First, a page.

Forum for Science, Industry and Business

Sponsored by:     3M 
Search our Site:

 

Don't assume the sand is safe

12.04.2012
Scientists from the University of Miami and Northern Illinois University develop guidelines to assess risk of illness from sand at recreational sites
On warm days, the beach seems an ideal destination for family rest and relaxation. Who hasn't built a sand castle or been buried up to the neck in sand? However, that family fun has a dark side -- sand can harbor illness-causing microbes. Unfortunately, there are no guidelines for sand quality at recreational sites.

Now, environmental scientists at the University of Miami (UM) and at Northern Illinois University have created a reference guide for potentially harmful germs in sand, similar to the guidelines set by the US Environmental Protection Agency for marine water. The report is published in the American Chemical Society journal Environmental Science & Technology.

"These values can be used by beach managers to make decisions concerning sand quality," says Helena Solo-Gabriele, professor in the Department of Civil, Architectural and Environmental Engineering at the UM College of Engineering and principal investigator of this project. "That way, when regulators are faced with a decision about a potential health risk, there is a guideline available with which to decide whether or not the levels of microbes found in the sand are cause for concern."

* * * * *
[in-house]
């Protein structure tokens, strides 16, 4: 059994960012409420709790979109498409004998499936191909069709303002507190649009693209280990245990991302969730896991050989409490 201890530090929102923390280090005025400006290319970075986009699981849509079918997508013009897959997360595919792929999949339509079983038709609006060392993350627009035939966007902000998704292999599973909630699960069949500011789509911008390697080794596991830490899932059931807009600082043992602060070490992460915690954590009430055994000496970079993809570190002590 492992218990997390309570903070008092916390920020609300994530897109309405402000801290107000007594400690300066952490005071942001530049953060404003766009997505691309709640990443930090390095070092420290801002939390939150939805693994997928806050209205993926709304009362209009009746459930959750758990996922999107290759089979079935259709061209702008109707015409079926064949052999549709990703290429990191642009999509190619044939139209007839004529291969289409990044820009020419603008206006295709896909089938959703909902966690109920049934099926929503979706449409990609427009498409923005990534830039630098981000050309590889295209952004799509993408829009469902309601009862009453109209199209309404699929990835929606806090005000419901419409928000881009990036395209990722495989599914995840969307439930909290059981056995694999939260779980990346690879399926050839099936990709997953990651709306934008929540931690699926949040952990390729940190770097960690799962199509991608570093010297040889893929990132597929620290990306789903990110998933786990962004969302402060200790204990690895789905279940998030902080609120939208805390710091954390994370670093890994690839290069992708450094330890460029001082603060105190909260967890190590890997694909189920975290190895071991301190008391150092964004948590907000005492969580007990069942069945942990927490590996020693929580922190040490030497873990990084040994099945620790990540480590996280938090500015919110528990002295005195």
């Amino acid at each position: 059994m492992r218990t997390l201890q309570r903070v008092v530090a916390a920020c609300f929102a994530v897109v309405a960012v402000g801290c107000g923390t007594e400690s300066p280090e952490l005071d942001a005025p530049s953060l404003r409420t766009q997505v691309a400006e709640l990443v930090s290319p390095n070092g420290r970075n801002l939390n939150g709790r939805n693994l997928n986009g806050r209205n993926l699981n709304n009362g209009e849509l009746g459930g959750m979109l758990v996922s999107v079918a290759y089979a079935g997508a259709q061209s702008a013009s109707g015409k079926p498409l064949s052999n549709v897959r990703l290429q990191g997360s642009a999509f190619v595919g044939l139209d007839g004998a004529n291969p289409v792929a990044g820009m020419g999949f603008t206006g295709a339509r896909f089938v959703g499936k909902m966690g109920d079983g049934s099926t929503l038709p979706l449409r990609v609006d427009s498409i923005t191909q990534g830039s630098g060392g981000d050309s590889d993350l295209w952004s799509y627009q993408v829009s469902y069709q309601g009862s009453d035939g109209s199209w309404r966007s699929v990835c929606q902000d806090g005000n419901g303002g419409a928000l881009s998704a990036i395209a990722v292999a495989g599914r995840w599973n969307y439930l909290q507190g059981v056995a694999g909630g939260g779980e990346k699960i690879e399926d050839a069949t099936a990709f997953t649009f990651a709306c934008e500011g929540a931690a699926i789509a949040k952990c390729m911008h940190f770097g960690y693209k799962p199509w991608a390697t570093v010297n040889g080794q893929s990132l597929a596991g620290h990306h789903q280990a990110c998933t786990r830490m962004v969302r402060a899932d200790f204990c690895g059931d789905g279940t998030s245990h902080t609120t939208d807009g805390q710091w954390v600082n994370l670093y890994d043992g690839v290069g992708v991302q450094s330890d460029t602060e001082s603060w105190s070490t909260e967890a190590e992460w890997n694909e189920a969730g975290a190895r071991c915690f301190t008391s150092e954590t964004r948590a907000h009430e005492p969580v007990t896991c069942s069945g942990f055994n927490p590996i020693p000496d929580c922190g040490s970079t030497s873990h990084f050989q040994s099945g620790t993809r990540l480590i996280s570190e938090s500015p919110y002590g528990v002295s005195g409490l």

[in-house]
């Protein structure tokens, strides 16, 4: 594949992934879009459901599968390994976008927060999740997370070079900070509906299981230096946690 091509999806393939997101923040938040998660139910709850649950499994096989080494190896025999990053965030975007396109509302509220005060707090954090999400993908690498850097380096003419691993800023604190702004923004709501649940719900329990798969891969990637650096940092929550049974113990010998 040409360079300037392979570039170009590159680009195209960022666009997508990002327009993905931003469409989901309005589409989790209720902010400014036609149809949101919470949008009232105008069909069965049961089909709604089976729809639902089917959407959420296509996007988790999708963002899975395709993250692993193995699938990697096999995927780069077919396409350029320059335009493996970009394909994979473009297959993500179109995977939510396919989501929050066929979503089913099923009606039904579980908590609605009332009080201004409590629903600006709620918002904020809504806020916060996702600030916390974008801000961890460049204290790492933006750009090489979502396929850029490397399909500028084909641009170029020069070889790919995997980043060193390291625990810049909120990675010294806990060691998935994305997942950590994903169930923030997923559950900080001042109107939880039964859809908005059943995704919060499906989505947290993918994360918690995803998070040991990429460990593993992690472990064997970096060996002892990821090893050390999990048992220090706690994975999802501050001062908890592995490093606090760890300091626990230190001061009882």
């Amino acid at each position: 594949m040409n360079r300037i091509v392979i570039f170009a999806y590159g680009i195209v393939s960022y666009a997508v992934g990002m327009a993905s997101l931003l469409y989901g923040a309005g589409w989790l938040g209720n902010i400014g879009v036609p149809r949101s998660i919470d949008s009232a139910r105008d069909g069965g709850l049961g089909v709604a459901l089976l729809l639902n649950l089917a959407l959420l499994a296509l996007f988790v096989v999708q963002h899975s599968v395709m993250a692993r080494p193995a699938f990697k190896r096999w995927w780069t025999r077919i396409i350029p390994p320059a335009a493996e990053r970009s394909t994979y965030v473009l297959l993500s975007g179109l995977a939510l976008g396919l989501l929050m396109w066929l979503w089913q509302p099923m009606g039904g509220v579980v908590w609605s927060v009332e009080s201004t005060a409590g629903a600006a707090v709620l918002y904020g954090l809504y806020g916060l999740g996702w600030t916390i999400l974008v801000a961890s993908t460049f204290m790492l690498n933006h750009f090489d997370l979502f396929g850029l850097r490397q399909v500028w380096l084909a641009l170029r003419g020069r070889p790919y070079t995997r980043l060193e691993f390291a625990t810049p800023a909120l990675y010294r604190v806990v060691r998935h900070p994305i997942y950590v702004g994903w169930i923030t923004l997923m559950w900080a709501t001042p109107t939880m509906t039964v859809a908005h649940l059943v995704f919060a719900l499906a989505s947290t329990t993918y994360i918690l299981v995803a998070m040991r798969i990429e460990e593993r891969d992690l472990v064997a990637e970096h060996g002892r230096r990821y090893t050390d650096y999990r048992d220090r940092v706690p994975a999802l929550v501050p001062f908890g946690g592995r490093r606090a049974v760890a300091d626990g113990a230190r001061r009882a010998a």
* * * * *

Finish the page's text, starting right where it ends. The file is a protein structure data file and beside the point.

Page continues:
Dogs, birds and cats visiting a beach are common sources of bacteria in the sand. "Exposures to high levels of certain microorganisms could cause gastrointestinal illness in humans, while infectious risks vary in different microorganism," says Tomoyuki Shibata, assistant professor in the Public Health Program and Institute for the Study of the Environment, Sustainability, & Energy, at Northern Illinois University and first author of the study.

The researchers wanted to determine what levels of bacteria, or pathogens, found in beach sand could pose a health risk for beachgoers, explains Solo-Gabriele, who is also Co-PI of the Oceans and Human Health Center at the UM Rosenstiel School of Marine and Atmospheric Science (RSMAS).

"The environments in the sand and water are very different," said Solo-Gabriele. "The sand provides more protection against the effects of solar radiation, which has a tendency to inactivate microbes in water. Sand may also protect microbes from predators (other microbes) that are found exclusively in water."